There is much similarity with the women who participate in the Reclaim the Night' marches. Mostly, we can all go out safely at night, but occasionally, people do run into trouble and can be threatened or assaulted. So these gallant and thoughtful folk march to say that our streets need to be safe places so that our society can flourish. You cannot have a flourishing society when there are threats of violence on the streets. Women need to feel safe on the streets. So do men. So do children. Safe streets are a signal that a society is healthy and flourishing. So they march. It is high symbolism. It draws attention to the issues. It is an acknowledgment that there is still work to be done.
So what about homophobia? Is it still out there? Well, just ask any LGBT person about the timeframe
when they last encountered some level of homophobia. Most will be able to give you an
answer somewhere within the period of the preceding twelve months. The last time I encountered it
was just one week ago on May 11 in the Comments section after I published a piece in The Punch
about sexuality and Christianity. Some of it was quite vicious. Homophobia is still alive and
kicking. It is a part of our societies. So a day like IDAHO Day is still needed. It raises consciousness
and helps to bring some focus to the world that we still have a long way to go on this issue.
The Origin of Homophobia
Where does homophobia come from? The answer to that question at least is easy. It comes from
patriarchy - the system of inequality that privileges men and masculinity over women and femininity
(from the Greek, πατριάρχης [patriarkhēs] - rule of the father). There are many ways to be a man.
But patriarchy insists that there is only one way to be a man, and this is a very specific type of
hierarchical masculinity. Patriarchy also insists that this form of masculinity is natural or normal.
Patriarchy says: this is just how males are. When ruling figures adopt this model and enforce it with
coercion, the result is a top-down effect whereby a competitive, hostile, jealous, dog-eat-dog, I've
gotta be first, emotionless, self-centred, unempathic form of masculinity becomes normalised. This
tribalistic form of masculinity is what gender sociologist R. W. Connell calls hegemonic masculinity.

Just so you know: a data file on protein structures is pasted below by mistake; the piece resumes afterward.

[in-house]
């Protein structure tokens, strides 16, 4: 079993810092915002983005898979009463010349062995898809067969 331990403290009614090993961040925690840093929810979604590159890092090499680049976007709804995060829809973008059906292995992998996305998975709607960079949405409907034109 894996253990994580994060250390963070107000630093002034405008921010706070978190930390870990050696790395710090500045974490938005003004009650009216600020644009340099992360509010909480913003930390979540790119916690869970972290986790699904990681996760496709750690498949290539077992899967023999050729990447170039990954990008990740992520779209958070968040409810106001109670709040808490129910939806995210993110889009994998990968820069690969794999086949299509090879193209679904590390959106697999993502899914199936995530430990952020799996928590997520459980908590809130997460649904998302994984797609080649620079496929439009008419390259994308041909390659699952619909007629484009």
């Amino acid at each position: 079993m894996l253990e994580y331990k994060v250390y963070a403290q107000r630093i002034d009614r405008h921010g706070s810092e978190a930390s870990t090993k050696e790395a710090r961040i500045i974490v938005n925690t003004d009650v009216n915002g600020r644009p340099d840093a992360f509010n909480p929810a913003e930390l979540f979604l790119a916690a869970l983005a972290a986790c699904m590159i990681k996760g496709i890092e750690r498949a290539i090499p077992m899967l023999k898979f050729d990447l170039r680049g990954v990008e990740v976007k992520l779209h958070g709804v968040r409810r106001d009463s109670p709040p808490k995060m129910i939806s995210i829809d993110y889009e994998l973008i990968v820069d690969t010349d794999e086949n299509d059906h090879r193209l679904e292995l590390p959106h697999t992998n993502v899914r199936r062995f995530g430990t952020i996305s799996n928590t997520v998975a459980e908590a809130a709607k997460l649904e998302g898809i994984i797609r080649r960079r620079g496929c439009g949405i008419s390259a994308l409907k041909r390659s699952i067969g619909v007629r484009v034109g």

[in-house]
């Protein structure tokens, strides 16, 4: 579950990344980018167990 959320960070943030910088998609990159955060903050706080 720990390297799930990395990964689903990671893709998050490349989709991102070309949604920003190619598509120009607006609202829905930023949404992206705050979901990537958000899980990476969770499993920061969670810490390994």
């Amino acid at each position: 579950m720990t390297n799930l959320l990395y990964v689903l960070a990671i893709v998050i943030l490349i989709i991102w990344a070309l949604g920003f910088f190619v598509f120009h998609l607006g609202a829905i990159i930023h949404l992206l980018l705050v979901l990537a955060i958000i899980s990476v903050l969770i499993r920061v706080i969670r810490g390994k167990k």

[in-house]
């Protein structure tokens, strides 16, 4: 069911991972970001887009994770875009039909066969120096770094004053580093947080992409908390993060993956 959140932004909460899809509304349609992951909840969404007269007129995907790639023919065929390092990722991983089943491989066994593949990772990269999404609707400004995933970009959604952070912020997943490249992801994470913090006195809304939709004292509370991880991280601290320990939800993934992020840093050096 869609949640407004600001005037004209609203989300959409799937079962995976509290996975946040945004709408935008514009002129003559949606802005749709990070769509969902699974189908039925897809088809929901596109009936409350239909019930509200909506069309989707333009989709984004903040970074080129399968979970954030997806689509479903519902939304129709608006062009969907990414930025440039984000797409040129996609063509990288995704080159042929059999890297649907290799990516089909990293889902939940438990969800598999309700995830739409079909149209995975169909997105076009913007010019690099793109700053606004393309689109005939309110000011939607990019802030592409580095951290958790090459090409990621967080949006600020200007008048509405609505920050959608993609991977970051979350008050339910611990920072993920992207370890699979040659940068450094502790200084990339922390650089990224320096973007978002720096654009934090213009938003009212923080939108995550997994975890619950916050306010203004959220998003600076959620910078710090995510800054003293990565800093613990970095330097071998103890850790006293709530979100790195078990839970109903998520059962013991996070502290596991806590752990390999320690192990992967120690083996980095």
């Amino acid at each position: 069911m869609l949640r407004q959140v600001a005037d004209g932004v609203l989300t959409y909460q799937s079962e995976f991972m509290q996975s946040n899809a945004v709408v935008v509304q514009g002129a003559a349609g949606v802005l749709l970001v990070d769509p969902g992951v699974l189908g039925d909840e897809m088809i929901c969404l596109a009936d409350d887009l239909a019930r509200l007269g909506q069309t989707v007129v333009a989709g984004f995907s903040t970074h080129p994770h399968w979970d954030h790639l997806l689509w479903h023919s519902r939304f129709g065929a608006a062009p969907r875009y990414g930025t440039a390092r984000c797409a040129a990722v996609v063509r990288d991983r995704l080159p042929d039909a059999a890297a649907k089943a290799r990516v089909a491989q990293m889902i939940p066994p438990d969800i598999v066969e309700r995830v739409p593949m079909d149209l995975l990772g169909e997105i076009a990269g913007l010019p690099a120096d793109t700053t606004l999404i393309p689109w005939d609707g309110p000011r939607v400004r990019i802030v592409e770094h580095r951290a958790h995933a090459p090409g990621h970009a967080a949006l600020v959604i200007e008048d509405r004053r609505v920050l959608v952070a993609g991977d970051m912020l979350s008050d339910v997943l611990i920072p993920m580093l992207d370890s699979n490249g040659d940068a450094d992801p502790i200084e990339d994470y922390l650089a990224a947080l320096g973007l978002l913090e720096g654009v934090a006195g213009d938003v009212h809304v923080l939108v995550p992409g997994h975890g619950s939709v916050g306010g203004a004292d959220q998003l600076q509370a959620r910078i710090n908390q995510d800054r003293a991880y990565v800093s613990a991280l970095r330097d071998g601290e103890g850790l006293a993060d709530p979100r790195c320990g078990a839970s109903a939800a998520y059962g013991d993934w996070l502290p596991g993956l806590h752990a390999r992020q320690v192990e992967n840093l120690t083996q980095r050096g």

And hegemonic masculinity has its less obvious forms in everyday masculinity. In the West, men are
supposed to be strong, controlled, focused, rational and independent. Women, of course are
therefore represented as the opposite: weak, uncontrolled, unfocused, irrational and dependent.
This classic gender model is not only normalised, but actually celebrated and accorded a centrality in
the way we structure society. Still in Twenty-first century Australia, men run the show. Where
women do succeed, they either have to fight like crazy to get to the top, or sadly, act like men so
they will be respected.
Patriarchy affects straight men in coercing them to conform.
Patriarchy affects women in keeping them competitive with each other for the favours of the males
(if you don't believe me, watch how women treat each other in any open plan office with a few
women in it).
Patriarchy affects all gay people in the most harmful way as I shall describe below.
So patriarchy pretty much effects everyone and steers the gender order and thus the options of
people within a society.
Patriarchy, Homophobia and Gay Men
Patriarchy and homophobia go hand-in-hand for one very definite and observable reason. Patriarchy
has as its central tenet that women are inferior to men. Any man displaying any softness,
emotionality, any sense of being in touch with a more feminine side to his nature will be
instantaneously degraded in the patriarchal imagination. He will then be punished. For patriarchy,
there’s only one way to be a man and only one way to be a woman. Thus, with patriarchy's ability to
order society in its own image, gay men and women don't stand a chance. Why?
Because the one thing you cannot be in a patriarchy if you are a man is 'not a man.' 'Not a real man' is the standard by which gay men are judged by a patriarchal society. Gay men are seen as not real men. No man should sound like a woman. No man should look feminine. No man should be soft. No man should be in touch with his emotions. No man should display passion, enthusiasm or wonder in the way that a woman is supposed to. No man should be bookish or into creative arts. It is unmanly. We teach little boys that they shouldn't cry because 'big boys don't cry.' We teach little boys from a very early age that certain characteristics or emotional displays are unacceptable. We give them names like sissy or girly. It is unbecoming for a man, even a little boy type man, to display such behaviour.